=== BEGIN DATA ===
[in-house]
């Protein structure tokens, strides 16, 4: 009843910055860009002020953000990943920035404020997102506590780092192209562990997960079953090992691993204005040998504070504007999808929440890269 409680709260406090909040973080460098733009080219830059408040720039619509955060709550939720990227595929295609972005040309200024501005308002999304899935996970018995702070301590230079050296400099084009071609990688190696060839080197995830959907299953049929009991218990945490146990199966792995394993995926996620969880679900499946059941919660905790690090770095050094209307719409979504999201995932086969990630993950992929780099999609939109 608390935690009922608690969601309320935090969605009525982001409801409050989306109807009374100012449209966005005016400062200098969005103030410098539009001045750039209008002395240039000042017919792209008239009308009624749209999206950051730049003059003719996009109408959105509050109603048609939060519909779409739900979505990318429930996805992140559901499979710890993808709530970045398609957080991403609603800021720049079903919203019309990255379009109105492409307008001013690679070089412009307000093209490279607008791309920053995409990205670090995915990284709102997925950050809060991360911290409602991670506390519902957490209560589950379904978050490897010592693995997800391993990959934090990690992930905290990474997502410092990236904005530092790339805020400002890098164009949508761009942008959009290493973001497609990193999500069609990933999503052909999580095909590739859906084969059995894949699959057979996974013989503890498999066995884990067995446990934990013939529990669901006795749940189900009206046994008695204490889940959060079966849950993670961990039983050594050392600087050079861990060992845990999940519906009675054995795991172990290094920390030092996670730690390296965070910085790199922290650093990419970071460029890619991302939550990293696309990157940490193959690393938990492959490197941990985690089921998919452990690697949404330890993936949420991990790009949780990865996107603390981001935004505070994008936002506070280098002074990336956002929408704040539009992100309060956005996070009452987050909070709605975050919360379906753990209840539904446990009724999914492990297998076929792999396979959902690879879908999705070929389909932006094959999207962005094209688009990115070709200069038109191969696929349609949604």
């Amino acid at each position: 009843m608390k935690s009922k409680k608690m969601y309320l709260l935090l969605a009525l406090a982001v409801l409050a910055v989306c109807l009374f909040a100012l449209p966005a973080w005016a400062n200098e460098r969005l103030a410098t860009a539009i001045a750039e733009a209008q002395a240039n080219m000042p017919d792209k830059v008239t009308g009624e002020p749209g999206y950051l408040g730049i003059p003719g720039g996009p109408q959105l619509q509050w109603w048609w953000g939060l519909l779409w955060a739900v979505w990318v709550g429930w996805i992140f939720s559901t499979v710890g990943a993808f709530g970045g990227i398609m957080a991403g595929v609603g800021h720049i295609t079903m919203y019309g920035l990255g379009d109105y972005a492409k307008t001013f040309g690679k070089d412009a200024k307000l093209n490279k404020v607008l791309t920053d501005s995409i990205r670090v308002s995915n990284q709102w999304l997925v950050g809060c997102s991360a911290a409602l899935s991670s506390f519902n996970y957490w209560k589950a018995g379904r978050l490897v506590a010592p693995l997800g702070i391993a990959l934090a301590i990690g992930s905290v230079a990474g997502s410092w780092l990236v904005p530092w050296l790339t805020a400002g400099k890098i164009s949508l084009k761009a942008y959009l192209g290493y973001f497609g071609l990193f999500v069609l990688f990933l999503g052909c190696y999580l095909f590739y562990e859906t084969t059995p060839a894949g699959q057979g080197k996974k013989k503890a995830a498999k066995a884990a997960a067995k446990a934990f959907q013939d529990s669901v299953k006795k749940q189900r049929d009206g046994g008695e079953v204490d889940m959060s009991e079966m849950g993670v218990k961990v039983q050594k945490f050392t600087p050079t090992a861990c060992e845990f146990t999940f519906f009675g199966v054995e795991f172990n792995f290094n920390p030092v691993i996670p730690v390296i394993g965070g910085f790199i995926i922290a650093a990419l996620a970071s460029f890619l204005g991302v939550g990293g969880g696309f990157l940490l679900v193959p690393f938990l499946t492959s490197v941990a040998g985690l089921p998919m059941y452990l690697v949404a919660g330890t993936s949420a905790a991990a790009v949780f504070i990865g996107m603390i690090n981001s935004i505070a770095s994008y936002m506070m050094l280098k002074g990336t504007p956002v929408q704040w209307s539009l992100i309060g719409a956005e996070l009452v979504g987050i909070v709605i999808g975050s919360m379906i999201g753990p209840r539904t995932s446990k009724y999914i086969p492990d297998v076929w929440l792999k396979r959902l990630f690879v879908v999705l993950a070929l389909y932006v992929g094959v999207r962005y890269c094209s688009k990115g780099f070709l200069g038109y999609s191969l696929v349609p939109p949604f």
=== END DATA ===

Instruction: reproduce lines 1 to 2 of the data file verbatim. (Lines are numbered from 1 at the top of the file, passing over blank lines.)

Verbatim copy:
[in-house]
């Protein structure tokens, strides 16, 4: 009843910055860009002020953000990943920035404020997102506590780092192209562990997960079953090992691993204005040998504070504007999808929440890269 409680709260406090909040973080460098733009080219830059408040720039619509955060709550939720990227595929295609972005040309200024501005308002999304899935996970018995702070301590230079050296400099084009071609990688190696060839080197995830959907299953049929009991218990945490146990199966792995394993995926996620969880679900499946059941919660905790690090770095050094209307719409979504999201995932086969990630993950992929780099999609939109 608390935690009922608690969601309320935090969605009525982001409801409050989306109807009374100012449209966005005016400062200098969005103030410098539009001045750039209008002395240039000042017919792209008239009308009624749209999206950051730049003059003719996009109408959105509050109603048609939060519909779409739900979505990318429930996805992140559901499979710890993808709530970045398609957080991403609603800021720049079903919203019309990255379009109105492409307008001013690679070089412009307000093209490279607008791309920053995409990205670090995915990284709102997925950050809060991360911290409602991670506390519902957490209560589950379904978050490897010592693995997800391993990959934090990690992930905290990474997502410092990236904005530092790339805020400002890098164009949508761009942008959009290493973001497609990193999500069609990933999503052909999580095909590739859906084969059995894949699959057979996974013989503890498999066995884990067995446990934990013939529990669901006795749940189900009206046994008695204490889940959060079966849950993670961990039983050594050392600087050079861990060992845990999940519906009675054995795991172990290094920390030092996670730690390296965070910085790199922290650093990419970071460029890619991302939550990293696309990157940490193959690393938990492959490197941990985690089921998919452990690697949404330890993936949420991990790009949780990865996107603390981001935004505070994008936002506070280098002074990336956002929408704040539009992100309060956005996070009452987050909070709605975050919360379906753990209840539904446990009724999914492990297998076929792999396979959902690879879908999705070929389909932006094959999207962005094209688009990115070709200069038109191969696929349609949604």